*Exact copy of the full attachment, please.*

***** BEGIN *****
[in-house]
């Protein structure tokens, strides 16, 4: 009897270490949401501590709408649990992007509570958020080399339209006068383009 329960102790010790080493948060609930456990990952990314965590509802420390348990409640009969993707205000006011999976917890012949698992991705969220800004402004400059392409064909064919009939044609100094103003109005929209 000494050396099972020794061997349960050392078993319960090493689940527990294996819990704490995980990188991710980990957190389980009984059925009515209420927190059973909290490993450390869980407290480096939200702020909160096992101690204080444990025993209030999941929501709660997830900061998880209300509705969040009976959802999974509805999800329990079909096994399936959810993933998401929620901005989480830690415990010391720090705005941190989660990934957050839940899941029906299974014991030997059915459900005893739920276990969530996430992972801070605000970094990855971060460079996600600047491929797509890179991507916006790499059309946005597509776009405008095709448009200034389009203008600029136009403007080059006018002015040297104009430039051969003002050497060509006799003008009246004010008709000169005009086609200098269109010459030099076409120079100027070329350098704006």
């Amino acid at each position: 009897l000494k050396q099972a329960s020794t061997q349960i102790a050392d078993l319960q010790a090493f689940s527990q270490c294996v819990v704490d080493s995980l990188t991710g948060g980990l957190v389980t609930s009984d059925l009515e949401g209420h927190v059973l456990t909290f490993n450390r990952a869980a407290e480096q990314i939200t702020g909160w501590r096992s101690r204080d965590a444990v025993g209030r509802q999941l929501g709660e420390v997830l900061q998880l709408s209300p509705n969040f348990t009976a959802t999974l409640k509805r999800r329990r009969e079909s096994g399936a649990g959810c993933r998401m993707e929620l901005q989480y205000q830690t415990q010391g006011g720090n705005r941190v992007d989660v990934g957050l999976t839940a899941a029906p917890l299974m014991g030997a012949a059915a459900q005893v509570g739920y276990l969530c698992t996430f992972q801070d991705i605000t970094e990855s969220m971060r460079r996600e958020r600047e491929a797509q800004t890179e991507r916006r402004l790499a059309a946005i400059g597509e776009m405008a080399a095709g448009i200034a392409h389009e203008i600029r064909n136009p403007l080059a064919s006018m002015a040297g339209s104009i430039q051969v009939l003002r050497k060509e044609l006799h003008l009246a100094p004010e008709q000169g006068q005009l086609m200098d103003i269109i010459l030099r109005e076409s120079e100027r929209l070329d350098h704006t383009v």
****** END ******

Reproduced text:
[in-house]
């Protein structure tokens, strides 16, 4: 009897270490949401501590709408649990992007509570958020080399339209006068383009 329960102790010790080493948060609930456990990952990314965590509802420390348990409640009969993707205000006011999976917890012949698992991705969220800004402004400059392409064909064919009939044609100094103003109005929209 000494050396099972020794061997349960050392078993319960090493689940527990294996819990704490995980990188991710980990957190389980009984059925009515209420927190059973909290490993450390869980407290480096939200702020909160096992101690204080444990025993209030999941929501709660997830900061998880209300509705969040009976959802999974509805999800329990079909096994399936959810993933998401929620901005989480830690415990010391720090705005941190989660990934957050839940899941029906299974014991030997059915459900005893739920276990969530996430992972801070605000970094990855971060460079996600600047491929797509890179991507916006790499059309946005597509776009405008095709448009200034389009203008600029136009403007080059006018002015040297104009430039051969003002050497060509006799003008009246004010008709000169005009086609200098269109010459030099076409120079100027070329350098704006």
């Amino acid at each position: 009897l000494k050396q099972a329960s020794t061997q349960i102790a050392d078993l319960q010790a090493f689940s527990q270490c294996v819990v704490d080493s995980l990188t991710g948060g980990l957190v389980t609930s009984d059925l009515e949401g209420h927190v059973l456990t909290f490993n450390r990952a869980a407290e480096q990314i939200t702020g909160w501590r096992s101690r204080d965590a444990v025993g209030r509802q999941l929501g709660e420390v997830l900061q998880l709408s209300p509705n969040f348990t009976a959802t999974l409640k509805r999800r329990r009969e079909s096994g399936a649990g959810c993933r998401m993707e929620l901005q989480y205000q830690t415990q010391g006011g720090n705005r941190v992007d989660v990934g957050l999976t839940a899941a029906p917890l299974m014991g030997a012949a059915a459900q005893v509570g739920y276990l969530c698992t996430f992972q801070d991705i605000t970094e990855s969220m971060r460079r996600e958020r600047e491929a797509q800004t890179e991507r916006r402004l790499a059309a946005i400059g597509e776009m405008a080399a095709g448009i200034a392409h389009e203008i600029r064909n136009p403007l080059a064919s006018m002015a040297g339209s104009i430039q051969v009939l003002r050497k060509e044609l006799h003008l009246a100094p004010e008709q000169g006068q005009l086609m200098d103003i269109i010459l030099r109005e076409s120079e100027r929209l070329d350098h704006t383009v």